Mass welcome for N. Korea athletes in Pyongyang

SEOUL - North Koreans lined the streets of Pyongyang to welcome home their Asia Games athletes, state media said Monday, but there was no reported appearance by the communist country's sports-fanatic leader.

Top Workers' Party officials and military generals welcomed the athletes at the airport Sunday, the state media said, but they made no mention of leader Kim Jong-Un attending the event.

Kim has not been seen in public for more than a month, prompting speculation about his health. Top officials on a surprise visit to South Korea denied Sunday that there is anything wrong with Kim.

Hundreds of thousands of citizens came out onto the streets to greet the athletes who took part in the games in the rival South, the reports said.

The 150 athletes won 11 gold medals and 25 silver and bronze in their best Asian Games performance since 1990.

The North Koreans were widely cheered by South Korean crowds at the event in Incheon even though the two sides remain technically at war.

Each athlete left the plane at Pyongyang airport wrapped in a North Korean flag. The party brass and generals stood in line to individually great each competitor.

The North's women footballers who beat Japan 1-0 in the Asian Games final led the cavalcade and were received with rapture, according to the reports.

"The players received fervent welcome from hundreds of thousands of citizens in Pyongyang who lined the streets," the Korean Central News Agency said.

'Stormy cheers'

The mass welcome lasted for more than 10 kilometres (six miles), according to KCNA, adding that the "streets turned into a sea of flowers".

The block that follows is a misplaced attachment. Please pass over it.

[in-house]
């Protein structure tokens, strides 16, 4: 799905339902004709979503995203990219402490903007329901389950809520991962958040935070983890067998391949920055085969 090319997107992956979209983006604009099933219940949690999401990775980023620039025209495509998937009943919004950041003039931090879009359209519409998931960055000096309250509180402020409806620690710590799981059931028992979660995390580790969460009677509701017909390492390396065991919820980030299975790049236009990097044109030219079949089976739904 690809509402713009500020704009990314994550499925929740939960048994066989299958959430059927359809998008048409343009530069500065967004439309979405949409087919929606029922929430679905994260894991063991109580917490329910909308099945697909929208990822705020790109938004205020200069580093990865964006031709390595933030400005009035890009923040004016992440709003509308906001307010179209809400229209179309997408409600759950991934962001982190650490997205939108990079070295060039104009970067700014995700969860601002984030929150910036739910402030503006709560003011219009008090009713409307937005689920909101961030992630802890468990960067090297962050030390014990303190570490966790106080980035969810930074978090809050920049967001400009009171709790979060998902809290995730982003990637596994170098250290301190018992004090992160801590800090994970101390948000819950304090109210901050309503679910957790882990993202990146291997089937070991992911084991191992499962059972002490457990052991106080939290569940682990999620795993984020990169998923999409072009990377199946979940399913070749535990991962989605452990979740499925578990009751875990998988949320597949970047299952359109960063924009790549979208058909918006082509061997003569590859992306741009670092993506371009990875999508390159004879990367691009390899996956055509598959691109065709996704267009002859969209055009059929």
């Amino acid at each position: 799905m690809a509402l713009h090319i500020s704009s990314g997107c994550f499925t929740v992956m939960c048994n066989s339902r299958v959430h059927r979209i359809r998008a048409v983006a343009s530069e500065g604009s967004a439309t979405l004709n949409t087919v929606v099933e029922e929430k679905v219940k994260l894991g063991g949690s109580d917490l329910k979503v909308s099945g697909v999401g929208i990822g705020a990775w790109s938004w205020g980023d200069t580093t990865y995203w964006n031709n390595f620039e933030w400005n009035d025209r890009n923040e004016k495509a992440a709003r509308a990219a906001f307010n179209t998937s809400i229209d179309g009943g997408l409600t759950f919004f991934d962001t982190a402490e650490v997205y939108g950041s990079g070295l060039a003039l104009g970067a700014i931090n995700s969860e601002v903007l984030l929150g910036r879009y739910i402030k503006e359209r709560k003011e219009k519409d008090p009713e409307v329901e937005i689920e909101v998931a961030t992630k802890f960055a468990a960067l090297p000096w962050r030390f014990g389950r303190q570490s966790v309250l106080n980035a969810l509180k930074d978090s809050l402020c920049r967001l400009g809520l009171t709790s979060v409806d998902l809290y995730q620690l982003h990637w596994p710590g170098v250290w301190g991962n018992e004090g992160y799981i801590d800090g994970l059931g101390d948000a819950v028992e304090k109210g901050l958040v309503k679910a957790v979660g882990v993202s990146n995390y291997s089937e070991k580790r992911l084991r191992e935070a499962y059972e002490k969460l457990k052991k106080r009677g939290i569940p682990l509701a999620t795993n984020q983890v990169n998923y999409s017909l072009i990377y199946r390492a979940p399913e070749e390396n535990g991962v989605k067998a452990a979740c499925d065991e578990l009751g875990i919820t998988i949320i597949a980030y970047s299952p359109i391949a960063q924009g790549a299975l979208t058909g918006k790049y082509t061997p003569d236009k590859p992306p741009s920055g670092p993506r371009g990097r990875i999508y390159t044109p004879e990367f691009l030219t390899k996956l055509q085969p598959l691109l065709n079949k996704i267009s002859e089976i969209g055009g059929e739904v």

Nearly everyone in the crowds was seen carrying a bouquet of flowers. Some families keep plastic or paper flowers which they use when ordered to appear for such events.

When the parade reached the Keasonmun, Pyongyang's version of the Arc de Triomphe, "the crowd raised stormy cheers", KCNA said.

All the cars were emblazoned with portraits of Kim Il-Sung and Kim Jong-Il, respectively the current leader's grandfather and father.

The athletes laid wreaths and "paid tribute" at the huge statues of the two Kims in the centre of the city, the reports said.

The ruling party's official newspaper Rodong Sinmun gave heavy coverage to the athletes with stories and pictures filling the first three pages of the paper.

"We warmly welcome our proud sons and daughters who made the dignity and strength of North Korean Juche well known," read the front-page headline. Juche is the North's hardline ideology of self-reliance.

The Rodong Sinmun attributed the country's Asian Games medals to Kim Jong-Un and his policy of putting emphasis on sport.

Despite their success at the Asian Games, North Korea's women footballers are banned from taking part in next year's World Cup in Canada after five players failed drug tests at the last World Cup in 2011.

North Korea is also in trouble with the International Gymnastics Federation.

Two days before the Asian Games started, the federation banned a North Korean gymnast who had lied about her age. It said the Pyongyang government submitted a fake passport for Cha Yong-Hwa.